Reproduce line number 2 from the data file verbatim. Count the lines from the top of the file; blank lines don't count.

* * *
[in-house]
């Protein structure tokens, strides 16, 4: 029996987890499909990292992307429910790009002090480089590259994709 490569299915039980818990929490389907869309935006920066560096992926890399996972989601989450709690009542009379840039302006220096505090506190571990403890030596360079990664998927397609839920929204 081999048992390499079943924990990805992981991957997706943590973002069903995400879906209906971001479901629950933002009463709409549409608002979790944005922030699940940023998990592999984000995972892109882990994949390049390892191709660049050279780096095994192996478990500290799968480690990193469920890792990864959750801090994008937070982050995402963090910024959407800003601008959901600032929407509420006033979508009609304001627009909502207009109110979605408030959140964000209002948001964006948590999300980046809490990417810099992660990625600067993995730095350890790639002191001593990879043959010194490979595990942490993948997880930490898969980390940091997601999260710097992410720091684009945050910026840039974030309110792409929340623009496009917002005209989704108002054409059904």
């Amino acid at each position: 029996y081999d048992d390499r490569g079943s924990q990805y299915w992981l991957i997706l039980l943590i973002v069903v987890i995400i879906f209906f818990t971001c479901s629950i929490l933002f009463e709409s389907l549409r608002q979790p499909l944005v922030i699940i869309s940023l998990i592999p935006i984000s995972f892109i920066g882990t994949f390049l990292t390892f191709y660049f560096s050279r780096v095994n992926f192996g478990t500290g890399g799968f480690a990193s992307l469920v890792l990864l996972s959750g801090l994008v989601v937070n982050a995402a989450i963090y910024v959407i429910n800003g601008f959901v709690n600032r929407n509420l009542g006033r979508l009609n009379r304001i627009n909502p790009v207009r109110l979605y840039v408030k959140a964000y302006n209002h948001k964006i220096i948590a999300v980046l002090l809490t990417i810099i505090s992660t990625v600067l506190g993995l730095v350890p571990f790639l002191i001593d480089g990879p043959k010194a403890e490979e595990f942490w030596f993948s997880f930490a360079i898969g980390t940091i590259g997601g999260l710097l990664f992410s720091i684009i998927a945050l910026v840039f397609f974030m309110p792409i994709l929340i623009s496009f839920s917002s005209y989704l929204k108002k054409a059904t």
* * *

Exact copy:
């Protein structure tokens, strides 16, 4: 029996987890499909990292992307429910790009002090480089590259994709 490569299915039980818990929490389907869309935006920066560096992926890399996972989601989450709690009542009379840039302006220096505090506190571990403890030596360079990664998927397609839920929204 081999048992390499079943924990990805992981991957997706943590973002069903995400879906209906971001479901629950933002009463709409549409608002979790944005922030699940940023998990592999984000995972892109882990994949390049390892191709660049050279780096095994192996478990500290799968480690990193469920890792990864959750801090994008937070982050995402963090910024959407800003601008959901600032929407509420006033979508009609304001627009909502207009109110979605408030959140964000209002948001964006948590999300980046809490990417810099992660990625600067993995730095350890790639002191001593990879043959010194490979595990942490993948997880930490898969980390940091997601999260710097992410720091684009945050910026840039974030309110792409929340623009496009917002005209989704108002054409059904």